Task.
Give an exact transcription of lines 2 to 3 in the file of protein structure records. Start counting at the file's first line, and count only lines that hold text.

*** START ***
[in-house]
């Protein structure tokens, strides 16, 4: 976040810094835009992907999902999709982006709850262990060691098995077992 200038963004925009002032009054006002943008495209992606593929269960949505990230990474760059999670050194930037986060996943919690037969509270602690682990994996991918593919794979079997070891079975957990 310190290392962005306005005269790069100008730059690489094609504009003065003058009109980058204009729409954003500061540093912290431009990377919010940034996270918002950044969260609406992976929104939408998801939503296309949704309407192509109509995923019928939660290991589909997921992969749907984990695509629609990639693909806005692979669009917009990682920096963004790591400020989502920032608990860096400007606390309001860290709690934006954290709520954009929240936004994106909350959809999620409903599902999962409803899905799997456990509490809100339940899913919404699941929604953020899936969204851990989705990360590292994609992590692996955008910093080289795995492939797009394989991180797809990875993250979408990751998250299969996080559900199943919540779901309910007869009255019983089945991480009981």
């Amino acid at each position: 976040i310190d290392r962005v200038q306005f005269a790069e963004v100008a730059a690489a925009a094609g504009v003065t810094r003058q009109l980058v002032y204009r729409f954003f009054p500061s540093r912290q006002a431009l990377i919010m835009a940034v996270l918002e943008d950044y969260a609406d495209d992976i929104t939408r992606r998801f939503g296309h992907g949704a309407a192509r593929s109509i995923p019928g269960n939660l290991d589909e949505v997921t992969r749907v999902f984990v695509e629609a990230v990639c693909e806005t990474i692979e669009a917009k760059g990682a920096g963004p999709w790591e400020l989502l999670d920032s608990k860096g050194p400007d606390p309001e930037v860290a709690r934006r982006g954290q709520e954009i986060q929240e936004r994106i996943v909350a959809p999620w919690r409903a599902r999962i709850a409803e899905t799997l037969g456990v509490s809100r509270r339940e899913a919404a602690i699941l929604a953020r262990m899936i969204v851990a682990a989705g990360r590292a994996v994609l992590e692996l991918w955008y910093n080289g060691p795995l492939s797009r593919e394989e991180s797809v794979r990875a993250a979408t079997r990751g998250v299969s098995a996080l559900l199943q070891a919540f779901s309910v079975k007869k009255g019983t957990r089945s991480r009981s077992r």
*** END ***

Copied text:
């Protein structure tokens, strides 16, 4: 976040810094835009992907999902999709982006709850262990060691098995077992 200038963004925009002032009054006002943008495209992606593929269960949505990230990474760059999670050194930037986060996943919690037969509270602690682990994996991918593919794979079997070891079975957990 310190290392962005306005005269790069100008730059690489094609504009003065003058009109980058204009729409954003500061540093912290431009990377919010940034996270918002950044969260609406992976929104939408998801939503296309949704309407192509109509995923019928939660290991589909997921992969749907984990695509629609990639693909806005692979669009917009990682920096963004790591400020989502920032608990860096400007606390309001860290709690934006954290709520954009929240936004994106909350959809999620409903599902999962409803899905799997456990509490809100339940899913919404699941929604953020899936969204851990989705990360590292994609992590692996955008910093080289795995492939797009394989991180797809990875993250979408990751998250299969996080559900199943919540779901309910007869009255019983089945991480009981």
């Amino acid at each position: 976040i310190d290392r962005v200038q306005f005269a790069e963004v100008a730059a690489a925009a094609g504009v003065t810094r003058q009109l980058v002032y204009r729409f954003f009054p500061s540093r912290q006002a431009l990377i919010m835009a940034v996270l918002e943008d950044y969260a609406d495209d992976i929104t939408r992606r998801f939503g296309h992907g949704a309407a192509r593929s109509i995923p019928g269960n939660l290991d589909e949505v997921t992969r749907v999902f984990v695509e629609a990230v990639c693909e806005t990474i692979e669009a917009k760059g990682a920096g963004p999709w790591e400020l989502l999670d920032s608990k860096g050194p400007d606390p309001e930037v860290a709690r934006r982006g954290q709520e954009i986060q929240e936004r994106i996943v909350a959809p999620w919690r409903a599902r999962i709850a409803e899905t799997l037969g456990v509490s809100r509270r339940e899913a919404a602690i699941l929604a953020r262990m899936i969204v851990a682990a989705g990360r590292a994996v994609l992590e692996l991918w955008y910093n080289g060691p795995l492939s797009r593919e394989e991180s797809v794979r990875a993250a979408t079997r990751g998250v299969s098995a996080l559900l199943q070891a919540f779901s309910v079975k007869k009255g019983t957990r089945s991480r009981s077992r």